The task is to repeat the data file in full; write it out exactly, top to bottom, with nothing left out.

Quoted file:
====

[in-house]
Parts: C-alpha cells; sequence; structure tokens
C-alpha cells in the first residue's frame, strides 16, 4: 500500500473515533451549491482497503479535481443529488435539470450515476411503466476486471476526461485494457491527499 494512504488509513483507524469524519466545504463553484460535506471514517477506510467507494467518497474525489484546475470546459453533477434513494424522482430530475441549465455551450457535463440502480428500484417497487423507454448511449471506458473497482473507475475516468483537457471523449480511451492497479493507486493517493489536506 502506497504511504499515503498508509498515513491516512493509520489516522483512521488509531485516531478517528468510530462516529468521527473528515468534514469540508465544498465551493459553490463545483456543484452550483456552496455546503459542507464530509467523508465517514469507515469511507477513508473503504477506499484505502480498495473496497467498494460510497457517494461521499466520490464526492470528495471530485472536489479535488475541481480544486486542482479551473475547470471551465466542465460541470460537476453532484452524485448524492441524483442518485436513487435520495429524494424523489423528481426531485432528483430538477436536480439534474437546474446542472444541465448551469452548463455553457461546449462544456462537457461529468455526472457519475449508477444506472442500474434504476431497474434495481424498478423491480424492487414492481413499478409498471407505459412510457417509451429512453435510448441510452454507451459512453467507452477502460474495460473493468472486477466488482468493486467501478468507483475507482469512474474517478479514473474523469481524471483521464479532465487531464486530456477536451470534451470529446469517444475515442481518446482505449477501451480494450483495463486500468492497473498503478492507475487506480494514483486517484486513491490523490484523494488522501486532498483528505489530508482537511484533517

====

[in-house]
Parts: C-alpha cells; sequence; structure tokens
C-alpha cells in the first residue's frame, strides 16, 4: 500500500473515533451549491482497503479535481443529488435539470450515476411503466476486471476526461485494457491527499 494512504488509513483507524469524519466545504463553484460535506471514517477506510467507494467518497474525489484546475470546459453533477434513494424522482430530475441549465455551450457535463440502480428500484417497487423507454448511449471506458473497482473507475475516468483537457471523449480511451492497479493507486493517493489536506 502506497504511504499515503498508509498515513491516512493509520489516522483512521488509531485516531478517528468510530462516529468521527473528515468534514469540508465544498465551493459553490463545483456543484452550483456552496455546503459542507464530509467523508465517514469507515469511507477513508473503504477506499484505502480498495473496497467498494460510497457517494461521499466520490464526492470528495471530485472536489479535488475541481480544486486542482479551473475547470471551465466542465460541470460537476453532484452524485448524492441524483442518485436513487435520495429524494424523489423528481426531485432528483430538477436536480439534474437546474446542472444541465448551469452548463455553457461546449462544456462537457461529468455526472457519475449508477444506472442500474434504476431497474434495481424498478423491480424492487414492481413499478409498471407505459412510457417509451429512453435510448441510452454507451459512453467507452477502460474495460473493468472486477466488482468493486467501478468507483475507482469512474474517478479514473474523469481524471483521464479532465487531464486530456477536451470534451470529446469517444475515442481518446482505449477501451480494450483495463486500468492497473498503478492507475487506480494514483486517484486513491490523490484523494488522501486532498483528505489530508482537511484533517